Monday, August 31, 2015

It's Race Day, Race Day, Gotta Run Fast on Race Day..

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A little "run down" of what goes down on a home race day. 

I sleep in a little more...and run less. 
I also get my dinner ready to warm up as soon as I get home since it will be so late. 
 
This is what I had for lunch-toaster waffle with blackberry jam, blueberries, and strawberries. I have coffee at school every day, too.
Ya know, just some more evidence of my gift...
I tried a new protein bar and loved it!  It was the Picky Bars Smooth Caffinator.
I love to participate in contests and projects, so I did this one for Camelbak's #LivingColorful and to remind my team to hydrate!
Another new thing I tried before this race was the same brand of drink mix that I've been using when it's been more humid and I sweat more, but the kind with caffeine! I don't know if I even drank enough to make a difference, but it tasted good.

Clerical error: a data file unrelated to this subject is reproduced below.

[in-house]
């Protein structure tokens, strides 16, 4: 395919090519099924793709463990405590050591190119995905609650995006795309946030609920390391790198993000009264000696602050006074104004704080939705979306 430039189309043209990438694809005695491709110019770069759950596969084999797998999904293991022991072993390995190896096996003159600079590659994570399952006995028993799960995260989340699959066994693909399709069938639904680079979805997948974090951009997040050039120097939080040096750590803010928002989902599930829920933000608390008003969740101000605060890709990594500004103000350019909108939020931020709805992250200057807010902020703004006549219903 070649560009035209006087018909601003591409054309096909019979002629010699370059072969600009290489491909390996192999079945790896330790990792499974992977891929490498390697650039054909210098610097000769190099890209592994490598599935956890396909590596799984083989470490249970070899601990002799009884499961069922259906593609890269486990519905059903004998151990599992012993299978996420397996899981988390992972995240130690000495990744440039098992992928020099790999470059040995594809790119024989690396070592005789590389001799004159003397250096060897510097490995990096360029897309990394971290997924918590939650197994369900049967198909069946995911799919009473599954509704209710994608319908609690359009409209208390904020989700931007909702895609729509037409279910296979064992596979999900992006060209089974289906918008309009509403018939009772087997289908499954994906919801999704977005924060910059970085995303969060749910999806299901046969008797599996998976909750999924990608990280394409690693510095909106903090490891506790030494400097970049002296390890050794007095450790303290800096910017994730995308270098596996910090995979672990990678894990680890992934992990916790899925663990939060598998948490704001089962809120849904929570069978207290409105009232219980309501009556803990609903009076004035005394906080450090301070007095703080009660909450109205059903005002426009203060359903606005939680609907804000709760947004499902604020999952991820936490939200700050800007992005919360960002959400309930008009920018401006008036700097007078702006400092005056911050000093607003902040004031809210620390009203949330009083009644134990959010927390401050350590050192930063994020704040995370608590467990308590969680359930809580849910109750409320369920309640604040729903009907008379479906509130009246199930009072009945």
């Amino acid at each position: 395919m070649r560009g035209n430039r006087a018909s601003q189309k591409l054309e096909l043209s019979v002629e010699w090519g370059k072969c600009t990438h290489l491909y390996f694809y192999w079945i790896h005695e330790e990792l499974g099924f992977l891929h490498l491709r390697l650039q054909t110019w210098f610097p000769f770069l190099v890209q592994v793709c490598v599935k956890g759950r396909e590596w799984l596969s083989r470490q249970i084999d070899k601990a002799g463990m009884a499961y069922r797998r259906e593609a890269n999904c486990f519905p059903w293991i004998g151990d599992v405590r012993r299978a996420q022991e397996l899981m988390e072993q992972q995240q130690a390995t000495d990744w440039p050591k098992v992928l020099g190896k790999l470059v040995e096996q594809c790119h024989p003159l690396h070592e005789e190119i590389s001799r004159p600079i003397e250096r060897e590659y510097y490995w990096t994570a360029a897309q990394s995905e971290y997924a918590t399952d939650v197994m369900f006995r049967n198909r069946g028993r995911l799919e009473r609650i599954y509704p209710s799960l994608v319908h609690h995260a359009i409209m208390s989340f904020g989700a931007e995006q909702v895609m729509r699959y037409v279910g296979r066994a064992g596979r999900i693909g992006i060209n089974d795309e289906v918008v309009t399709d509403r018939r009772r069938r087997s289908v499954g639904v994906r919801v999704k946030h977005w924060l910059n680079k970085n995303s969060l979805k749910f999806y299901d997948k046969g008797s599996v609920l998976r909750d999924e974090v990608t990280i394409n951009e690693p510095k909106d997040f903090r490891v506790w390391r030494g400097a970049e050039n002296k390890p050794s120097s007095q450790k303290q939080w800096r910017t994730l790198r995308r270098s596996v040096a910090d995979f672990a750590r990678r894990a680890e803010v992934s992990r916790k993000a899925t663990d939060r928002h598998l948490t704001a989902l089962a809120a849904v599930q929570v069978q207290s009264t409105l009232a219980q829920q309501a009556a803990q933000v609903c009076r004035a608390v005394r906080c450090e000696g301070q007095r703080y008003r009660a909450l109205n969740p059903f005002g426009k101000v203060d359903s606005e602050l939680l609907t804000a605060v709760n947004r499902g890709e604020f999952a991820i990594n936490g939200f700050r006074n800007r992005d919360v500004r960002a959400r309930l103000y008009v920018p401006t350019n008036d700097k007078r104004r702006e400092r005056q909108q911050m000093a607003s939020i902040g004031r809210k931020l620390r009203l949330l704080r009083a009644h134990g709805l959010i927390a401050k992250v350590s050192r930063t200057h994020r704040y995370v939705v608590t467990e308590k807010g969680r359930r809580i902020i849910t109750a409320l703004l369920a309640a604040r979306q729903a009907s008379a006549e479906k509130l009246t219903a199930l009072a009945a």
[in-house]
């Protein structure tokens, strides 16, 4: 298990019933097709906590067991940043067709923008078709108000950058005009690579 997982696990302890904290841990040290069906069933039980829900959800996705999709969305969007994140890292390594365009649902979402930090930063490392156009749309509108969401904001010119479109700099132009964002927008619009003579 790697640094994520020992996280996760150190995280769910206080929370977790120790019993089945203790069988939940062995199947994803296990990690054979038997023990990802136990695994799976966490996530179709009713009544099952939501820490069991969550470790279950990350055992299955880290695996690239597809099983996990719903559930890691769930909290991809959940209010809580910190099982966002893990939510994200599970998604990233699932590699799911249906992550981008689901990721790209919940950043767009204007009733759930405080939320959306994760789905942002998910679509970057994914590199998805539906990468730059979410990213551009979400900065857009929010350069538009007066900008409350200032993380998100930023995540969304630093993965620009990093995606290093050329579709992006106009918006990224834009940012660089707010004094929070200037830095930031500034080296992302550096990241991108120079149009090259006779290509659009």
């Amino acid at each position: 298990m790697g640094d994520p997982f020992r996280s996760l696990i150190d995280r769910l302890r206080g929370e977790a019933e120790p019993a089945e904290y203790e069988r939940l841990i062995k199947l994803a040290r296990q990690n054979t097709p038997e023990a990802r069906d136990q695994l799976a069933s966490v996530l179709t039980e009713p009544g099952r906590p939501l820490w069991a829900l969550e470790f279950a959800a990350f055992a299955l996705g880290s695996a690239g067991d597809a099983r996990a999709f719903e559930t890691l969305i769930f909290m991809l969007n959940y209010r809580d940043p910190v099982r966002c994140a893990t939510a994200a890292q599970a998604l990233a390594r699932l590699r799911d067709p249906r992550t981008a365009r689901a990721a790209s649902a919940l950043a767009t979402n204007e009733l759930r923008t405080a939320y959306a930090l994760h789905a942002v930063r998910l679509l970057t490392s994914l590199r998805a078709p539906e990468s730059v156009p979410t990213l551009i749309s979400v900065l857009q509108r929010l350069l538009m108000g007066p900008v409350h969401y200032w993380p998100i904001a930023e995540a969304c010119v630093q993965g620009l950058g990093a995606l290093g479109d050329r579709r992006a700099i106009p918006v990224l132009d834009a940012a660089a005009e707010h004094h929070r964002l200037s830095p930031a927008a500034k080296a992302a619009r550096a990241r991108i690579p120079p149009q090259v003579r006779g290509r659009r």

Before our first home meet, things are busy. We do team and individual pictures as well as take pictures with every single banner from each sponsor to send them a thank you. 
We start warming up about an hour before race time, make final bathroom breaks, and change shoes before heading to the line around 15 minutes before where we do strides, team prayer, and our cheer. At this meet Coach Burroughs sang the national anthem and our area FCA leader led us all in a prayer. Coach Farmer is the starter!  (Should we trust him with a gun?)